Beyond the Edge

Sportfishing Digest — May 2004
By Capt. Patrick Sciacca

Beyond the Edge
The crew of Go Fisch takes angling adventures on the small screen to new heights and depths.

 More of this Feature

• Part 1: Offshore Adventures
• Part 2: Offshore Adventures continued

 Related Resources
• Sportfishing Digest Index

Chris Fischer and his crew make Tom Sawyer and Huck Finn look like couch potatoes.

Fischer, his wife Melissa, and the two-man crew of the 72-foot Elliott yachtfisherman Go Fisch have spent the last few years finding out-of-the-way angling paradises from Alaska to Central America. I’m sorry, did I forget to mention it’s also their job? See, Fischer and crew do all of this for their ESPN2 TV show Offshore Adventures—although after talking with Fischer, I think this foursome would do it just for fun. I recently caught up with Fischer to see how this angler and entrepreneur went from bagging bass on the lakes of Kentucky to battling blue marlin off Panama’s Pacific Coast and how Offshore Adventures has developed a following of more than seven million viewers per quarter.

“I grew up in Louisville, Kentucky, and was a crazed fisherman all my life,” Fischer tells me during a phone interview from his new home in Park City, Utah, while on hiatus from the show. (I knew he was serious when he told me he’d been trout fishing during a heavy snowfall the day before our interview.) “I started by fly-fishing for largemouth and smallmouth bass with two buddies almost every day after school,” he adds enthusiastically. However, it wasn’t long before Fischer’s parents took the young angler to Marco Island, Florida, where he discovered saltwater angling. “Marco Island opened my eyes to the ocean. We had a 16-footer, and we’d go down there and catch snook, snapper, and ladyfish.”

The saltwater bug bit hard, but the responsibilities of adulthood eventually cut into Fischer’s fun-fishing youth. He began working for his family’s beverage-equipment company, and he soon moved to California to manage its Pacific Rim business interests. Fischer’s frenetic commuting schedule between Asia and the United States took a toll on his free time. But when fishing calls once, it usually calls back, and this avid angler wouldn’t be denied his passion.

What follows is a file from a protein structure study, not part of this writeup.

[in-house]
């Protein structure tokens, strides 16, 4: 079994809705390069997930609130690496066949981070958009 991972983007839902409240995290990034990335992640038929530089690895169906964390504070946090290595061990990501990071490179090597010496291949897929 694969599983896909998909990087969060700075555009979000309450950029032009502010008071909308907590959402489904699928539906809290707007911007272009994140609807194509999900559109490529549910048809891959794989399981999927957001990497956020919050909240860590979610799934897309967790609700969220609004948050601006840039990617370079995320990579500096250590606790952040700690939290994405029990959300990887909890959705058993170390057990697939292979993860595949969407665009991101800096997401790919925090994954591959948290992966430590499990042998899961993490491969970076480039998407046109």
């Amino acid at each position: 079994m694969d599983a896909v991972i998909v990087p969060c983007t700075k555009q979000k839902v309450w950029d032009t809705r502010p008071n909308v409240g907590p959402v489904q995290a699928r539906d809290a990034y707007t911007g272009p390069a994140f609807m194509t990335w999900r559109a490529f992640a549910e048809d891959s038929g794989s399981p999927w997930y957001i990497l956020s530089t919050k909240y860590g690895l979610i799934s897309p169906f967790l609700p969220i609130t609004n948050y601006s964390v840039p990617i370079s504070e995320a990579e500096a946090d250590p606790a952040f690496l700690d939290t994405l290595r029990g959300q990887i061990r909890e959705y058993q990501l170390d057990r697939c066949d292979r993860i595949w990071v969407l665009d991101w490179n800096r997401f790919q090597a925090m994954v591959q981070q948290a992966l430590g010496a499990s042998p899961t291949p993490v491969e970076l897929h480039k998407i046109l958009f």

Fischer’s family sold the business in 1997, and soon he had the means and time to pursue angling full time. One problem: He was in California and knew nothing of the Pacific fishery. Another problem: He didn’t have a boat. By this time the fisherman had also met his wife and co-angler, Melissa, so he wasn’t about to leave the state. What was a fisherman to do? Well, he picked up a 31 Bertram and befriended a California charter captain, who allowed Fischer to work as a deckhand while teaching the enthusiastic student about yellowfin, dorado (mahi-mahi), and other local game fish. Like the proverbial fish to water, Fischer ate up all he could learn and soon moved from the Bertram to a 48-foot Viking with the intent of exploring and fishing what he terms the “in-between places.”

Once again, Fischer turned to veterans. This time it was Brett McBride, who he met through a mutual friend and who became Go Fisch’s captain, and David Traylor, an expert freediver and Go Fisch’s first mate and chef. Soon this four-person crew was exploring angling opportunities both above and below the surface. Noticing the crew had chemistry and possessing an entrepreneurial spirit, Fischer figured the foursome’s original angle might be worthy of TV.

Next page > Part 2: The foursome got some video equipment, hired a couple of cameramen, and went fishing. > Page 1, 2

This article originally appeared in the April 2004 issue of Power & Motoryacht magazine.

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